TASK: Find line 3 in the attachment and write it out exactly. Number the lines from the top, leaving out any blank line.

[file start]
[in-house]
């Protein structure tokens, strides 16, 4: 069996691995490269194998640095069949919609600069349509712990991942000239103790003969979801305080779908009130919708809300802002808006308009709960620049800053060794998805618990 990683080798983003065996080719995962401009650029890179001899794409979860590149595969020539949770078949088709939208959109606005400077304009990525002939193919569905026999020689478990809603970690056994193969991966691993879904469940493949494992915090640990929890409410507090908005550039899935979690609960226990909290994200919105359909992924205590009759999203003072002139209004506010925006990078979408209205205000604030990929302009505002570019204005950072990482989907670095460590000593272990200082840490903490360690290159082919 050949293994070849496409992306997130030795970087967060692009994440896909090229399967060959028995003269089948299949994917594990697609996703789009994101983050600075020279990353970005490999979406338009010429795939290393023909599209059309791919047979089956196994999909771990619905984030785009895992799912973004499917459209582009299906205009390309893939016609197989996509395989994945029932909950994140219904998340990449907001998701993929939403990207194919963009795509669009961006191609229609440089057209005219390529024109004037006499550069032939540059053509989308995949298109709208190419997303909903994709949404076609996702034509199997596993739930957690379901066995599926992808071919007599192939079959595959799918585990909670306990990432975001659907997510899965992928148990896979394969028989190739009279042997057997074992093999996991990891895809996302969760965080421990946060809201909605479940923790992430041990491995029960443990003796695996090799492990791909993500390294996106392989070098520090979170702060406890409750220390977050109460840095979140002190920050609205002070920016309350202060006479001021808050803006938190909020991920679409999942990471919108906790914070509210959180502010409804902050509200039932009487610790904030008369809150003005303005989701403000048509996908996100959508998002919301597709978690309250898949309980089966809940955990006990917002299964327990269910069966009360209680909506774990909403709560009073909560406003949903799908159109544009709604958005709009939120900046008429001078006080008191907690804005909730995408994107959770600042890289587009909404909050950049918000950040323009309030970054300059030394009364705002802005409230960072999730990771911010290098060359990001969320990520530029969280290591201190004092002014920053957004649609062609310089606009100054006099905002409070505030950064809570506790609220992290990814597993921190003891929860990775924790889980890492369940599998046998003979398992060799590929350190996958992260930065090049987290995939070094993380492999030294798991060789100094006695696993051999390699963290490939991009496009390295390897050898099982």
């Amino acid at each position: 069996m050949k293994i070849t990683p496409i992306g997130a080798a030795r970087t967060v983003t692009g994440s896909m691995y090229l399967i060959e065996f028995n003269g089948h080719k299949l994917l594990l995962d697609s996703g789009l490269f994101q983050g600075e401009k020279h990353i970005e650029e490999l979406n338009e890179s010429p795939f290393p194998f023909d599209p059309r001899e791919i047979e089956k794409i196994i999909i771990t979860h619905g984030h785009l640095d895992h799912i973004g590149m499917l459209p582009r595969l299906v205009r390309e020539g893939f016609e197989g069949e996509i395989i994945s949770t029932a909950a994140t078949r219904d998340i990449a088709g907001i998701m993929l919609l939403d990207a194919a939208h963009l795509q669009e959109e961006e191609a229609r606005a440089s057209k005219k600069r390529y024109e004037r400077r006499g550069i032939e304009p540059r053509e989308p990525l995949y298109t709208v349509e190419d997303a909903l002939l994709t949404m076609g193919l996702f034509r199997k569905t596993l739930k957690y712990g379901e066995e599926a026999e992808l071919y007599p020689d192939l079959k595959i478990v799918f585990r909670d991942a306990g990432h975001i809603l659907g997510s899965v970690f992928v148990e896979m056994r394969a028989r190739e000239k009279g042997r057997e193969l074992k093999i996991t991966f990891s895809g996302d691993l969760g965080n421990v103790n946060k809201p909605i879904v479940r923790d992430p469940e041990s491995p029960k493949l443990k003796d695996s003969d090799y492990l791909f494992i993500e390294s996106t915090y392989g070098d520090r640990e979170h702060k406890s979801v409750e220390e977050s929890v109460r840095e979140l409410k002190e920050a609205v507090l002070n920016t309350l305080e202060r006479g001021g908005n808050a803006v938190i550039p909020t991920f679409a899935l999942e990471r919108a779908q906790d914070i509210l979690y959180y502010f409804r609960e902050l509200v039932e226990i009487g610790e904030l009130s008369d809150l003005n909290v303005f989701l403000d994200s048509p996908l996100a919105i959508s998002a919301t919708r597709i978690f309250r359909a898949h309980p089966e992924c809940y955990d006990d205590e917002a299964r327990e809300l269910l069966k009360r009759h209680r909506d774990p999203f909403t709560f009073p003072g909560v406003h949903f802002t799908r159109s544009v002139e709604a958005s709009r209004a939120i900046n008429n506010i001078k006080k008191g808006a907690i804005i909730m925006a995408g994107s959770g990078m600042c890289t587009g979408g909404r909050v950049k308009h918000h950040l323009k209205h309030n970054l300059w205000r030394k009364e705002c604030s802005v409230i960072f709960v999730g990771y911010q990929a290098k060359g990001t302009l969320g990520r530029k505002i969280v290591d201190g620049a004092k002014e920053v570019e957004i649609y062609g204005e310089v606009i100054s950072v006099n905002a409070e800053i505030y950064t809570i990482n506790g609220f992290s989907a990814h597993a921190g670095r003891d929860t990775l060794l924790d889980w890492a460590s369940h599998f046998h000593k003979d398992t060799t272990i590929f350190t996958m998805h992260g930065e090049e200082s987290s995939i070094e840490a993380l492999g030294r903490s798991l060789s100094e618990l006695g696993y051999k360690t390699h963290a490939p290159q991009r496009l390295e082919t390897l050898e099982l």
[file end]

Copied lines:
């Amino acid at each position: 069996m050949k293994i070849t990683p496409i992306g997130a080798a030795r970087t967060v983003t692009g994440s896909m691995y090229l399967i060959e065996f028995n003269g089948h080719k299949l994917l594990l995962d697609s996703g789009l490269f994101q983050g600075e401009k020279h990353i970005e650029e490999l979406n338009e890179s010429p795939f290393p194998f023909d599209p059309r001899e791919i047979e089956k794409i196994i999909i771990t979860h619905g984030h785009l640095d895992h799912i973004g590149m499917l459209p582009r595969l299906v205009r390309e020539g893939f016609e197989g069949e996509i395989i994945s949770t029932a909950a994140t078949r219904d998340i990449a088709g907001i998701m993929l919609l939403d990207a194919a939208h963009l795509q669009e959109e961006e191609a229609r606005a440089s057209k005219k600069r390529y024109e004037r400077r006499g550069i032939e304009p540059r053509e989308p990525l995949y298109t709208v349509e190419d997303a909903l002939l994709t949404m076609g193919l996702f034509r199997k569905t596993l739930k957690y712990g379901e066995e599926a026999e992808l071919y007599p020689d192939l079959k595959i478990v799918f585990r909670d991942a306990g990432h975001i809603l659907g997510s899965v970690f992928v148990e896979m056994r394969a028989r190739e000239k009279g042997r057997e193969l074992k093999i996991t991966f990891s895809g996302d691993l969760g965080n421990v103790n946060k809201p909605i879904v479940r923790d992430p469940e041990s491995p029960k493949l443990k003796d695996s003969d090799y492990l791909f494992i993500e390294s996106t915090y392989g070098d520090r640990e979170h702060k406890s979801v409750e220390e977050s929890v109460r840095e979140l409410k002190e920050a609205v507090l002070n920016t309350l305080e202060r006479g001021g908005n808050a803006v938190i550039p909020t991920f679409a899935l999942e990471r919108a779908q906790d914070i509210l979690y959180y502010f409804r609960e902050l509200v039932e226990i009487g610790e904030l009130s008369d809150l003005n909290v303005f989701l403000d994200s048509p996908l996100a919105i959508s998002a919301t919708r597709i978690f309250r359909a898949h309980p089966e992924c809940y955990d006990d205590e917002a299964r327990e809300l269910l069966k009360r009759h209680r909506d774990p999203f909403t709560f009073p003072g909560v406003h949903f802002t799908r159109s544009v002139e709604a958005s709009r209004a939120i900046n008429n506010i001078k006080k008191g808006a907690i804005i909730m925006a995408g994107s959770g990078m600042c890289t587009g979408g909404r909050v950049k308009h918000h950040l323009k209205h309030n970054l300059w205000r030394k009364e705002c604030s802005v409230i960072f709960v999730g990771y911010q990929a290098k060359g990001t302009l969320g990520r530029k505002i969280v290591d201190g620049a004092k002014e920053v570019e957004i649609y062609g204005e310089v606009i100054s950072v006099n905002a409070e800053i505030y950064t809570i990482n506790g609220f992290s989907a990814h597993a921190g670095r003891d929860t990775l060794l924790d889980w890492a460590s369940h599998f046998h000593k003979d398992t060799t272990i590929f350190t996958m998805h992260g930065e090049e200082s987290s995939i070094e840490a993380l492999g030294r903490s798991l060789s100094e618990l006695g696993y051999k360690t390699h963290a490939p290159q991009r496009l390295e082919t390897l050898e099982l």